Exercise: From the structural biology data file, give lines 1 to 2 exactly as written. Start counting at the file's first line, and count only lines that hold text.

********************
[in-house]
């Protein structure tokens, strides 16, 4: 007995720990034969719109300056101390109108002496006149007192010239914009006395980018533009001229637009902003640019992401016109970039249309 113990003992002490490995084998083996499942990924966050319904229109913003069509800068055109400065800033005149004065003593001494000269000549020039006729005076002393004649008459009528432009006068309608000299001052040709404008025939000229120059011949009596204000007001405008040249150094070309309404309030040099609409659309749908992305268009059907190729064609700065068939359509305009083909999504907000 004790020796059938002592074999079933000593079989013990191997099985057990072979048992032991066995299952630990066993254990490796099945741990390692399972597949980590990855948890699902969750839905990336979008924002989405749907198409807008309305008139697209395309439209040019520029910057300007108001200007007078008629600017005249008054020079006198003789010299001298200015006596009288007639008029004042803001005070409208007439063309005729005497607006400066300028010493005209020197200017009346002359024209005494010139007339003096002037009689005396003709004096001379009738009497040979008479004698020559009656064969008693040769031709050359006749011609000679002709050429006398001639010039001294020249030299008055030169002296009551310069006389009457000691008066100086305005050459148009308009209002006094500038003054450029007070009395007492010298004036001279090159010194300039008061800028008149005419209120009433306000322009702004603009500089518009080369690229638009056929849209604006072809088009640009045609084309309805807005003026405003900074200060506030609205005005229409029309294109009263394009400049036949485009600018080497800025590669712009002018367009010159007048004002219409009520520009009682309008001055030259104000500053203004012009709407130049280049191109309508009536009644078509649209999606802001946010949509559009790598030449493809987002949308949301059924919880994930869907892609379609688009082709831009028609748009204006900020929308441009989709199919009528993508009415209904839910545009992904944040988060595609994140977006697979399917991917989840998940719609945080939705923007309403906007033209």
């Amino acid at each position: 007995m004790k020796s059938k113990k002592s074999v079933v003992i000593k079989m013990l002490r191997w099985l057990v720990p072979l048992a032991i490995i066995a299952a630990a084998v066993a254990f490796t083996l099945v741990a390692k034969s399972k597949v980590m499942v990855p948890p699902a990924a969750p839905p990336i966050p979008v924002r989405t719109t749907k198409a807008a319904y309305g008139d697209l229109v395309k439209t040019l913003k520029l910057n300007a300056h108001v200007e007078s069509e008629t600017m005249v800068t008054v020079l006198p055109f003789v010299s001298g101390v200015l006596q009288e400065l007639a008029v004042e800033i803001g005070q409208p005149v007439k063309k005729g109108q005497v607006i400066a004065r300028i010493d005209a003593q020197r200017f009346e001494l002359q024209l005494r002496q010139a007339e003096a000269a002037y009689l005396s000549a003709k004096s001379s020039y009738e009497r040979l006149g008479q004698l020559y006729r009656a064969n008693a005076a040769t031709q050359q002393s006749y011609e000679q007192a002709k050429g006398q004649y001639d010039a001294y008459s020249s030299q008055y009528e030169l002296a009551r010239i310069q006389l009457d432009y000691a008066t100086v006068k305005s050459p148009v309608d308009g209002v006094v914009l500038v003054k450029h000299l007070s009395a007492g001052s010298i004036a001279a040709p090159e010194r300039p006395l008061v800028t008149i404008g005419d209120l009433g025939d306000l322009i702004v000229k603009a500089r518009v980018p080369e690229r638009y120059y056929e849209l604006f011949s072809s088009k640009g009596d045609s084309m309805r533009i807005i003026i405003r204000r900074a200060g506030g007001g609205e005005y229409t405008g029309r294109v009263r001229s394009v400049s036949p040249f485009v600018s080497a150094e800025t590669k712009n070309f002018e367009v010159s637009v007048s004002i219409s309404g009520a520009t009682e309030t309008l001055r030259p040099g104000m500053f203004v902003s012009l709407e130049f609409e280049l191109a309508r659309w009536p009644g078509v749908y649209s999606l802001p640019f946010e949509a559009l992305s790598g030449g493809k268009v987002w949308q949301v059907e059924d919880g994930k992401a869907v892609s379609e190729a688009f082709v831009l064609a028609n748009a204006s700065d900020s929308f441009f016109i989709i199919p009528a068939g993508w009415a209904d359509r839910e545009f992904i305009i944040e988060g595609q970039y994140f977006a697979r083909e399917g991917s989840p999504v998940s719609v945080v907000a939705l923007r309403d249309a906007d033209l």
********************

[in-house]
């Protein structure tokens, strides 16, 4: 007995720990034969719109300056101390109108002496006149007192010239914009006395980018533009001229637009902003640019992401016109970039249309 113990003992002490490995084998083996499942990924966050319904229109913003069509800068055109400065800033005149004065003593001494000269000549020039006729005076002393004649008459009528432009006068309608000299001052040709404008025939000229120059011949009596204000007001405008040249150094070309309404309030040099609409659309749908992305268009059907190729064609700065068939359509305009083909999504907000 004790020796059938002592074999079933000593079989013990191997099985057990072979048992032991066995299952630990066993254990490796099945741990390692399972597949980590990855948890699902969750839905990336979008924002989405749907198409807008309305008139697209395309439209040019520029910057300007108001200007007078008629600017005249008054020079006198003789010299001298200015006596009288007639008029004042803001005070409208007439063309005729005497607006400066300028010493005209020197200017009346002359024209005494010139007339003096002037009689005396003709004096001379009738009497040979008479004698020559009656064969008693040769031709050359006749011609000679002709050429006398001639010039001294020249030299008055030169002296009551310069006389009457000691008066100086305005050459148009308009209002006094500038003054450029007070009395007492010298004036001279090159010194300039008061800028008149005419209120009433306000322009702004603009500089518009080369690229638009056929849209604006072809088009640009045609084309309805807005003026405003900074200060506030609205005005229409029309294109009263394009400049036949485009600018080497800025590669712009002018367009010159007048004002219409009520520009009682309008001055030259104000500053203004012009709407130049280049191109309508009536009644078509649209999606802001946010949509559009790598030449493809987002949308949301059924919880994930869907892609379609688009082709831009028609748009204006900020929308441009989709199919009528993508009415209904839910545009992904944040988060595609994140977006697979399917991917989840998940719609945080939705923007309403906007033209």